The small church on Di Sangro’s estate is richly ornamented with sculptures and pieces of art that are full of meaning. Putting in the effort here will pay off handsomely.

Fontanelle Cemetery

When a plague killed off 250,000 of Naples’ inhabitants in the 17th century, an ancient quarry was turned into a burial place. Fontanelle’s graveyard may seem unsettling, but the local custom of caring for a lost soul’s skull gives the area a haunted, ethereal vibe. Cemetery presently closed, but intends to reopen depending on how fall goes…

It’s possible to run across an unusual Italian nonna while out and about, since she may be visiting her assigned skeleton and making a request for its soul’s release to paradise.

Diego Armando Maradona stadium

Football is the country’s only other major religion, and Diego Maradona is its undisputed spokesman. A trip to the stadium named after him (originally the San Paolo Stadium) to see SSC Napoli in Italy’s premier division will almost certainly be rewarded with a world-class match.

With 50,000 screaming fans around you, you’re sure to have chills. After that, don’t forget to pay a visit to the reliquary at Bar Nilo, where you may see a strand of Diego Maradona’s hair.


In terms of beauty, Capri is the best-known and most crowded of the three islands in the Bay of Naples, owing to its location. While Ischia has thermal baths, it’s Procida’s colorful homes and cobblestone alleys that set it apart as an off-the-beaten-path destination worth visiting.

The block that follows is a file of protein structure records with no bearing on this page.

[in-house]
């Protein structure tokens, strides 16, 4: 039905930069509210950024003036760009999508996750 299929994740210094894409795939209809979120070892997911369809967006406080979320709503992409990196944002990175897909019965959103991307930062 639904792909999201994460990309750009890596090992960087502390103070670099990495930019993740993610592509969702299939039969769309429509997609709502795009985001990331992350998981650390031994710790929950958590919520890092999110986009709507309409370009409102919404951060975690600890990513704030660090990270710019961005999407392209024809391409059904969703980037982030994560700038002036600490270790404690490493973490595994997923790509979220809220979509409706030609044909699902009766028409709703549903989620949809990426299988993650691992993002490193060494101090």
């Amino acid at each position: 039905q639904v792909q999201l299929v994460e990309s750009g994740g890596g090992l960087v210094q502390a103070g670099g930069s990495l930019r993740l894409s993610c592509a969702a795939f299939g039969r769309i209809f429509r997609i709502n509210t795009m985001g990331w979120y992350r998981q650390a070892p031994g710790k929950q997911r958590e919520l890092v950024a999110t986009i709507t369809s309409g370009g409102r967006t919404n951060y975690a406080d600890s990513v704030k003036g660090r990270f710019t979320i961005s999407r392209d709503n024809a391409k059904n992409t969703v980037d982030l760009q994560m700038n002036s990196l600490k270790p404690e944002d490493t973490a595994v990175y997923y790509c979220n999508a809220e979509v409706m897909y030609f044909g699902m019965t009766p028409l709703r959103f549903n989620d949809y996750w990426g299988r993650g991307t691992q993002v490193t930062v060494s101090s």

One of Jude Law’s most visually stunning films, “The Talented Mr. Ripley,” included the picturesque seaside town of Corricella. Of course, there’s ‘Chocolat.’


Yes, you’ve heard of Pompeii, but seeing it in person is a whole other experience. Despite having foot traffic comparable to Oxford Circus on a Saturday, the town’s immaculately maintained streets manage to retain its spooky quality.

That people are ultimately at the mercy of Mother Nature is a welcome reminder. There aren’t many things in Pompeii that scream “carpe diem” like the plaster cast of a Pompeiian looter’s corpse. The more things change, the more they remain the same.

The Linea 1 Metro

More than 180 one-of-a-kind commissions by pioneering international artists including Sol LeWitt, Joseph Kosuth, and Michelangelo Pistoletto can be seen along the city’s main metro line.

There are silver-blue walls at Toledo metro station to give the illusion that you are traveling through the earth and into the sea.


A 2.5-kilometer stretch of beachfront pedestrianized street offers a stress-free path for a walk. Grab a lemon granita at one of the beachside shops, find a rock to lounge on, or have a sunset cocktail at a bar.

Neapolitan skyline views include Mt. Vesuvius, Capri, and the city of Naples. If you’re lucky, you’ll catch a stunning sunset to top it all off.


There may have been a lot of focus on Pompeii, but Herculaneum, which was destroyed by the same volcanic explosion that destroyed Pompeii, has even better-preserved images of ordinary Roman life. For example, in the 1990s, archaeologists discovered that a row of 12 boathouses had served as the last refuge for more than 300 individuals.

Herculaneum is still a popular tourist destination, although it offers tourists some privacy. How else can you make sense of such a horrifying (and interesting) period of history?